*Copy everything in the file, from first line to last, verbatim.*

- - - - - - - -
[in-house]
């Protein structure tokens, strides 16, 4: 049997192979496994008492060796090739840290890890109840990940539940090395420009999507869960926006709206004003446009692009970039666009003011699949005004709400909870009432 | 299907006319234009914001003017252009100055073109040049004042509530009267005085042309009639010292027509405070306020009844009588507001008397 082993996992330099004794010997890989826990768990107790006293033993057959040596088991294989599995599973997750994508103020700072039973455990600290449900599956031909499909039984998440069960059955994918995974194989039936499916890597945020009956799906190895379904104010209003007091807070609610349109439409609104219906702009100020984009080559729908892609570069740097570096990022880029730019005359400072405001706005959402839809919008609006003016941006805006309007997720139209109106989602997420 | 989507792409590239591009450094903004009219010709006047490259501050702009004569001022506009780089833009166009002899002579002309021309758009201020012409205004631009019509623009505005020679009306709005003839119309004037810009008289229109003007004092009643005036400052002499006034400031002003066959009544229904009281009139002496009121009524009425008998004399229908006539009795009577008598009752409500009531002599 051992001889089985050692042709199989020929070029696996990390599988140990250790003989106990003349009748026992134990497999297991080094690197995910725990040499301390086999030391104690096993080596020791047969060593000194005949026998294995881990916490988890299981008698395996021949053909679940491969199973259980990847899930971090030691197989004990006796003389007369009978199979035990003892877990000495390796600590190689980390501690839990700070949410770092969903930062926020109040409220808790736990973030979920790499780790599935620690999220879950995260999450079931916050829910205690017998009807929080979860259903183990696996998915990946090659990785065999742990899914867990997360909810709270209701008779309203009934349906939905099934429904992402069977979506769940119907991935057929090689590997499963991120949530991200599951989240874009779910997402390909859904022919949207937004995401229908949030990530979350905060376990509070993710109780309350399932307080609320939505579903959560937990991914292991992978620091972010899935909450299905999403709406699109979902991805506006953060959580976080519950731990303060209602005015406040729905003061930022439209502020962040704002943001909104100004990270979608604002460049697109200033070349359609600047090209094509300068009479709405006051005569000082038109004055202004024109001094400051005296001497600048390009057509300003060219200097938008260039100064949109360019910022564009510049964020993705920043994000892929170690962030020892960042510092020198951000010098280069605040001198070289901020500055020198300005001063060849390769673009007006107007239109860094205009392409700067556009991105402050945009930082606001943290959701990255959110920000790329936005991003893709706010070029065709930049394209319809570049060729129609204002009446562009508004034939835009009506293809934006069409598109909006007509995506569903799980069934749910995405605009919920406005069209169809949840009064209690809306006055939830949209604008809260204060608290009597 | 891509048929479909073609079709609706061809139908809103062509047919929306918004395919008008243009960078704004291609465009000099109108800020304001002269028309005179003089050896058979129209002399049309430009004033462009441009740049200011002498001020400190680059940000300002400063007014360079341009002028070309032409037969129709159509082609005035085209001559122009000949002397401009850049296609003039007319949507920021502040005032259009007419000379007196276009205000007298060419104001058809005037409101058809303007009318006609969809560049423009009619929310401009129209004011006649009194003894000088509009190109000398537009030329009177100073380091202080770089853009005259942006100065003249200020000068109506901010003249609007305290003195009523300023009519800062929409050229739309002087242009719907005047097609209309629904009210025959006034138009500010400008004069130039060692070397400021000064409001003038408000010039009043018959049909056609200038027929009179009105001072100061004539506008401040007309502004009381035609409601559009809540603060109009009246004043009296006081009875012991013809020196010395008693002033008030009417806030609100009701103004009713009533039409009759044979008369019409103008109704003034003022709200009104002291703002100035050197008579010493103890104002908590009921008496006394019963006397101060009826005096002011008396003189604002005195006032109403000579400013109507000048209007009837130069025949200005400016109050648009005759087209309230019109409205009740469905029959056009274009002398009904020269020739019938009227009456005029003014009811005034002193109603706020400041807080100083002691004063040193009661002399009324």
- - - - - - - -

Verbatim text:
[in-house]
């Protein structure tokens, strides 16, 4: 049997192979496994008492060796090739840290890890109840990940539940090395420009999507869960926006709206004003446009692009970039666009003011699949005004709400909870009432 | 299907006319234009914001003017252009100055073109040049004042509530009267005085042309009639010292027509405070306020009844009588507001008397 082993996992330099004794010997890989826990768990107790006293033993057959040596088991294989599995599973997750994508103020700072039973455990600290449900599956031909499909039984998440069960059955994918995974194989039936499916890597945020009956799906190895379904104010209003007091807070609610349109439409609104219906702009100020984009080559729908892609570069740097570096990022880029730019005359400072405001706005959402839809919008609006003016941006805006309007997720139209109106989602997420 | 989507792409590239591009450094903004009219010709006047490259501050702009004569001022506009780089833009166009002899002579002309021309758009201020012409205004631009019509623009505005020679009306709005003839119309004037810009008289229109003007004092009643005036400052002499006034400031002003066959009544229904009281009139002496009121009524009425008998004399229908006539009795009577008598009752409500009531002599 051992001889089985050692042709199989020929070029696996990390599988140990250790003989106990003349009748026992134990497999297991080094690197995910725990040499301390086999030391104690096993080596020791047969060593000194005949026998294995881990916490988890299981008698395996021949053909679940491969199973259980990847899930971090030691197989004990006796003389007369009978199979035990003892877990000495390796600590190689980390501690839990700070949410770092969903930062926020109040409220808790736990973030979920790499780790599935620690999220879950995260999450079931916050829910205690017998009807929080979860259903183990696996998915990946090659990785065999742990899914867990997360909810709270209701008779309203009934349906939905099934429904992402069977979506769940119907991935057929090689590997499963991120949530991200599951989240874009779910997402390909859904022919949207937004995401229908949030990530979350905060376990509070993710109780309350399932307080609320939505579903959560937990991914292991992978620091972010899935909450299905999403709406699109979902991805506006953060959580976080519950731990303060209602005015406040729905003061930022439209502020962040704002943001909104100004990270979608604002460049697109200033070349359609600047090209094509300068009479709405006051005569000082038109004055202004024109001094400051005296001497600048390009057509300003060219200097938008260039100064949109360019910022564009510049964020993705920043994000892929170690962030020892960042510092020198951000010098280069605040001198070289901020500055020198300005001063060849390769673009007006107007239109860094205009392409700067556009991105402050945009930082606001943290959701990255959110920000790329936005991003893709706010070029065709930049394209319809570049060729129609204002009446562009508004034939835009009506293809934006069409598109909006007509995506569903799980069934749910995405605009919920406005069209169809949840009064209690809306006055939830949209604008809260204060608290009597 | 891509048929479909073609079709609706061809139908809103062509047919929306918004395919008008243009960078704004291609465009000099109108800020304001002269028309005179003089050896058979129209002399049309430009004033462009441009740049200011002498001020400190680059940000300002400063007014360079341009002028070309032409037969129709159509082609005035085209001559122009000949002397401009850049296609003039007319949507920021502040005032259009007419000379007196276009205000007298060419104001058809005037409101058809303007009318006609969809560049423009009619929310401009129209004011006649009194003894000088509009190109000398537009030329009177100073380091202080770089853009005259942006100065003249200020000068109506901010003249609007305290003195009523300023009519800062929409050229739309002087242009719907005047097609209309629904009210025959006034138009500010400008004069130039060692070397400021000064409001003038408000010039009043018959049909056609200038027929009179009105001072100061004539506008401040007309502004009381035609409601559009809540603060109009009246004043009296006081009875012991013809020196010395008693002033008030009417806030609100009701103004009713009533039409009759044979008369019409103008109704003034003022709200009104002291703002100035050197008579010493103890104002908590009921008496006394019963006397101060009826005096002011008396003189604002005195006032109403000579400013109507000048209007009837130069025949200005400016109050648009005759087209309230019109409205009740469905029959056009274009002398009904020269020739019938009227009456005029003014009811005034002193109603706020400041807080100083002691004063040193009661002399009324």